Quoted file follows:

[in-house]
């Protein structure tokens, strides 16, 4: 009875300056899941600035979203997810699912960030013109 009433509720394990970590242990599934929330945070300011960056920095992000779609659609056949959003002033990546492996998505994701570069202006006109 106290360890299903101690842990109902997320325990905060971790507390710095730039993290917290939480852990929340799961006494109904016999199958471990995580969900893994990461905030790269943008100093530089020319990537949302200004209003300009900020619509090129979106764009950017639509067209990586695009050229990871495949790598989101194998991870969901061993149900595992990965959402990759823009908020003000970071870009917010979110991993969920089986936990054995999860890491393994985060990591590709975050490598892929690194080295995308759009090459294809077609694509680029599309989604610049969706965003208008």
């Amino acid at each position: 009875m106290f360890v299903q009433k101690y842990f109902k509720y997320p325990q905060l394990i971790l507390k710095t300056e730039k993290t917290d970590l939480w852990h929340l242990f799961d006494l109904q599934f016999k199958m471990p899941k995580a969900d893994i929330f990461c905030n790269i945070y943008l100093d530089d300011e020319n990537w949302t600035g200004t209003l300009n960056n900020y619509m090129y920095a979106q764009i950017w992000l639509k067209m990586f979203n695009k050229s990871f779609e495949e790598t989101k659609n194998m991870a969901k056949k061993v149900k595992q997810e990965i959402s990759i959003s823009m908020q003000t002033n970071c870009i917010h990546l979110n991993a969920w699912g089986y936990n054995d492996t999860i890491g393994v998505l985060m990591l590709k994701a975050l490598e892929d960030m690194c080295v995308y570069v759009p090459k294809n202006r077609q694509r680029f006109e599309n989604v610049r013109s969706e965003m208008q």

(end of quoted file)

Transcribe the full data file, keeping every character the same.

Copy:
[in-house]
């Protein structure tokens, strides 16, 4: 009875300056899941600035979203997810699912960030013109 009433509720394990970590242990599934929330945070300011960056920095992000779609659609056949959003002033990546492996998505994701570069202006006109 106290360890299903101690842990109902997320325990905060971790507390710095730039993290917290939480852990929340799961006494109904016999199958471990995580969900893994990461905030790269943008100093530089020319990537949302200004209003300009900020619509090129979106764009950017639509067209990586695009050229990871495949790598989101194998991870969901061993149900595992990965959402990759823009908020003000970071870009917010979110991993969920089986936990054995999860890491393994985060990591590709975050490598892929690194080295995308759009090459294809077609694509680029599309989604610049969706965003208008």
């Amino acid at each position: 009875m106290f360890v299903q009433k101690y842990f109902k509720y997320p325990q905060l394990i971790l507390k710095t300056e730039k993290t917290d970590l939480w852990h929340l242990f799961d006494l109904q599934f016999k199958m471990p899941k995580a969900d893994i929330f990461c905030n790269i945070y943008l100093d530089d300011e020319n990537w949302t600035g200004t209003l300009n960056n900020y619509m090129y920095a979106q764009i950017w992000l639509k067209m990586f979203n695009k050229s990871f779609e495949e790598t989101k659609n194998m991870a969901k056949k061993v149900k595992q997810e990965i959402s990759i959003s823009m908020q003000t002033n970071c870009i917010h990546l979110n991993a969920w699912g089986y936990n054995d492996t999860i890491g393994v998505l985060m990591l590709k994701a975050l490598e892929d960030m690194c080295v995308y570069v759009p090459k294809n202006r077609q694509r680029f006109e599309n989604v610049r013109s969706e965003m208008q």